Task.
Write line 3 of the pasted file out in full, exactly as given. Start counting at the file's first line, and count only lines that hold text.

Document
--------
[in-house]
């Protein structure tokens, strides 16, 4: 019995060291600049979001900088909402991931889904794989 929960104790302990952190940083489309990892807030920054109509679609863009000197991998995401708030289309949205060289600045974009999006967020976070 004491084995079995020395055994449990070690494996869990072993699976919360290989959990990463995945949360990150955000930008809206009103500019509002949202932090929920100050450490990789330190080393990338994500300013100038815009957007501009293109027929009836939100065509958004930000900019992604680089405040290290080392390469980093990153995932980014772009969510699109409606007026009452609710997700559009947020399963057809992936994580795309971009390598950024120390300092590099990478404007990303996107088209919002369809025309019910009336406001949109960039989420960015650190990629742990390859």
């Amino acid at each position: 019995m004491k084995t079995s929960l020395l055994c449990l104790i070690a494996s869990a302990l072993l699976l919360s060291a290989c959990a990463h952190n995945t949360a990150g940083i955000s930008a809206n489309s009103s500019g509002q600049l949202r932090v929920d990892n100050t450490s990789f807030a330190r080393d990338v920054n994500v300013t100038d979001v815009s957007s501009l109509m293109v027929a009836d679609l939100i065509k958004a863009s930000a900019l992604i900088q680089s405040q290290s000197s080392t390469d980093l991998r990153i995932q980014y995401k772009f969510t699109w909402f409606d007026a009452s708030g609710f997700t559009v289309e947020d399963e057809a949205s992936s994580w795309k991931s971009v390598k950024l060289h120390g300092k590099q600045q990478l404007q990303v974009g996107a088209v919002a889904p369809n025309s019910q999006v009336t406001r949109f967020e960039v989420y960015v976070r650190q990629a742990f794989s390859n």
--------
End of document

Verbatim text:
């Amino acid at each position: 019995m004491k084995t079995s929960l020395l055994c449990l104790i070690a494996s869990a302990l072993l699976l919360s060291a290989c959990a990463h952190n995945t949360a990150g940083i955000s930008a809206n489309s009103s500019g509002q600049l949202r932090v929920d990892n100050t450490s990789f807030a330190r080393d990338v920054n994500v300013t100038d979001v815009s957007s501009l109509m293109v027929a009836d679609l939100i065509k958004a863009s930000a900019l992604i900088q680089s405040q290290s000197s080392t390469d980093l991998r990153i995932q980014y995401k772009f969510t699109w909402f409606d007026a009452s708030g609710f997700t559009v289309e947020d399963e057809a949205s992936s994580w795309k991931s971009v390598k950024l060289h120390g300092k590099q600045q990478l404007q990303v974009g996107a088209v919002a889904p369809n025309s019910q999006v009336t406001r949109f967020e960039v989420y960015v976070r650190q990629a742990f794989s390859n």